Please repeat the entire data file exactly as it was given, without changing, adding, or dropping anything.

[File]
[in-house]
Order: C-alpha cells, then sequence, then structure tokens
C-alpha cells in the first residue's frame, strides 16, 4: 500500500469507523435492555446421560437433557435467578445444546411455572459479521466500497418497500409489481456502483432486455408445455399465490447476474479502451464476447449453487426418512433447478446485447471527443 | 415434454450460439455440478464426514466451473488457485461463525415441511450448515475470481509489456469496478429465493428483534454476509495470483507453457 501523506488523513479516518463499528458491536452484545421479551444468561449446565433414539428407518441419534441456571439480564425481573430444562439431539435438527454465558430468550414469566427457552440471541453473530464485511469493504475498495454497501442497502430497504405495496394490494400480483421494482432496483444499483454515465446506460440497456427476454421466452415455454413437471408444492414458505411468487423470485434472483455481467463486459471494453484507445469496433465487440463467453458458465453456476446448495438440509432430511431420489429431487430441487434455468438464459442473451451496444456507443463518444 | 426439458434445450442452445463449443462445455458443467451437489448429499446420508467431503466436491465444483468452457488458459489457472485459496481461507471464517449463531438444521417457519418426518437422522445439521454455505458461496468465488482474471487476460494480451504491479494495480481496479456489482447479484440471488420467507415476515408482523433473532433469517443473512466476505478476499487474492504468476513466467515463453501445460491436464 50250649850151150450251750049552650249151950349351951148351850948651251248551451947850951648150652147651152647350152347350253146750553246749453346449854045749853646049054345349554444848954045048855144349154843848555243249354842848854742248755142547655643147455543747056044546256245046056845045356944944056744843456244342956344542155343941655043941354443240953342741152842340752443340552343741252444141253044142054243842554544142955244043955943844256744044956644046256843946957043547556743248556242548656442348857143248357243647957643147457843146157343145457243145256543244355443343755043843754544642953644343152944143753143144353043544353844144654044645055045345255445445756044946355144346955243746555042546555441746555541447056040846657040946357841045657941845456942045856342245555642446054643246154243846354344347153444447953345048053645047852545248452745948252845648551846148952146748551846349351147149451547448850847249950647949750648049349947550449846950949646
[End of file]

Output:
[in-house]
Order: C-alpha cells, then sequence, then structure tokens
C-alpha cells in the first residue's frame, strides 16, 4: 500500500469507523435492555446421560437433557435467578445444546411455572459479521466500497418497500409489481456502483432486455408445455399465490447476474479502451464476447449453487426418512433447478446485447471527443 | 415434454450460439455440478464426514466451473488457485461463525415441511450448515475470481509489456469496478429465493428483534454476509495470483507453457 501523506488523513479516518463499528458491536452484545421479551444468561449446565433414539428407518441419534441456571439480564425481573430444562439431539435438527454465558430468550414469566427457552440471541453473530464485511469493504475498495454497501442497502430497504405495496394490494400480483421494482432496483444499483454515465446506460440497456427476454421466452415455454413437471408444492414458505411468487423470485434472483455481467463486459471494453484507445469496433465487440463467453458458465453456476446448495438440509432430511431420489429431487430441487434455468438464459442473451451496444456507443463518444 | 426439458434445450442452445463449443462445455458443467451437489448429499446420508467431503466436491465444483468452457488458459489457472485459496481461507471464517449463531438444521417457519418426518437422522445439521454455505458461496468465488482474471487476460494480451504491479494495480481496479456489482447479484440471488420467507415476515408482523433473532433469517443473512466476505478476499487474492504468476513466467515463453501445460491436464 50250649850151150450251750049552650249151950349351951148351850948651251248551451947850951648150652147651152647350152347350253146750553246749453346449854045749853646049054345349554444848954045048855144349154843848555243249354842848854742248755142547655643147455543747056044546256245046056845045356944944056744843456244342956344542155343941655043941354443240953342741152842340752443340552343741252444141253044142054243842554544142955244043955943844256744044956644046256843946957043547556743248556242548656442348857143248357243647957643147457843146157343145457243145256543244355443343755043843754544642953644343152944143753143144353043544353844144654044645055045345255445445756044946355144346955243746555042546555441746555541447056040846657040946357841045657941845456942045856342245555642446054643246154243846354344347153444447953345048053645047852545248452745948252845648551846148952146748551846349351147149451547448850847249950647949750648049349947550449846950949646